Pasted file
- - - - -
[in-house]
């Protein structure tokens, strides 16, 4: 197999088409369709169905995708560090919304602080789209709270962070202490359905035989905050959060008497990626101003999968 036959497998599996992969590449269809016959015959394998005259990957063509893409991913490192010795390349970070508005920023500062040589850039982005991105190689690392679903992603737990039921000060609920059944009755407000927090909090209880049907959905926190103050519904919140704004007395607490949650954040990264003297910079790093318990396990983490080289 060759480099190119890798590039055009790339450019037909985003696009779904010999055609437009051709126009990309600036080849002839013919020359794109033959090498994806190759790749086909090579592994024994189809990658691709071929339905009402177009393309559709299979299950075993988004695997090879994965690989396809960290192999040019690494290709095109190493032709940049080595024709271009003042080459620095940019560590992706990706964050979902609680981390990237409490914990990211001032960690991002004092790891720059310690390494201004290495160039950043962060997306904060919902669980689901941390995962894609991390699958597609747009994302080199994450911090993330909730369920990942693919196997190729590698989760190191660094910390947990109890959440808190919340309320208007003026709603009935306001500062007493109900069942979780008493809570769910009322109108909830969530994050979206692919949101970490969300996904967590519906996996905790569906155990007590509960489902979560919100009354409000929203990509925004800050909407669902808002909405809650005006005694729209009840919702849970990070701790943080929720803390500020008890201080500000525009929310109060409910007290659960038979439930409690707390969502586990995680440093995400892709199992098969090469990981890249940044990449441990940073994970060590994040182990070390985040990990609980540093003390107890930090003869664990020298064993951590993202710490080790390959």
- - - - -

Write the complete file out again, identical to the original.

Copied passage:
[in-house]
């Protein structure tokens, strides 16, 4: 197999088409369709169905995708560090919304602080789209709270962070202490359905035989905050959060008497990626101003999968 036959497998599996992969590449269809016959015959394998005259990957063509893409991913490192010795390349970070508005920023500062040589850039982005991105190689690392679903992603737990039921000060609920059944009755407000927090909090209880049907959905926190103050519904919140704004007395607490949650954040990264003297910079790093318990396990983490080289 060759480099190119890798590039055009790339450019037909985003696009779904010999055609437009051709126009990309600036080849002839013919020359794109033959090498994806190759790749086909090579592994024994189809990658691709071929339905009402177009393309559709299979299950075993988004695997090879994965690989396809960290192999040019690494290709095109190493032709940049080595024709271009003042080459620095940019560590992706990706964050979902609680981390990237409490914990990211001032960690991002004092790891720059310690390494201004290495160039950043962060997306904060919902669980689901941390995962894609991390699958597609747009994302080199994450911090993330909730369920990942693919196997190729590698989760190191660094910390947990109890959440808190919340309320208007003026709603009935306001500062007493109900069942979780008493809570769910009322109108909830969530994050979206692919949101970490969300996904967590519906996996905790569906155990007590509960489902979560919100009354409000929203990509925004800050909407669902808002909405809650005006005694729209009840919702849970990070701790943080929720803390500020008890201080500000525009929310109060409910007290659960038979439930409690707390969502586990995680440093995400892709199992098969090469990981890249940044990449441990940073994970060590994040182990070390985040990990609980540093003390107890930090003869664990020298064993951590993202710490080790390959």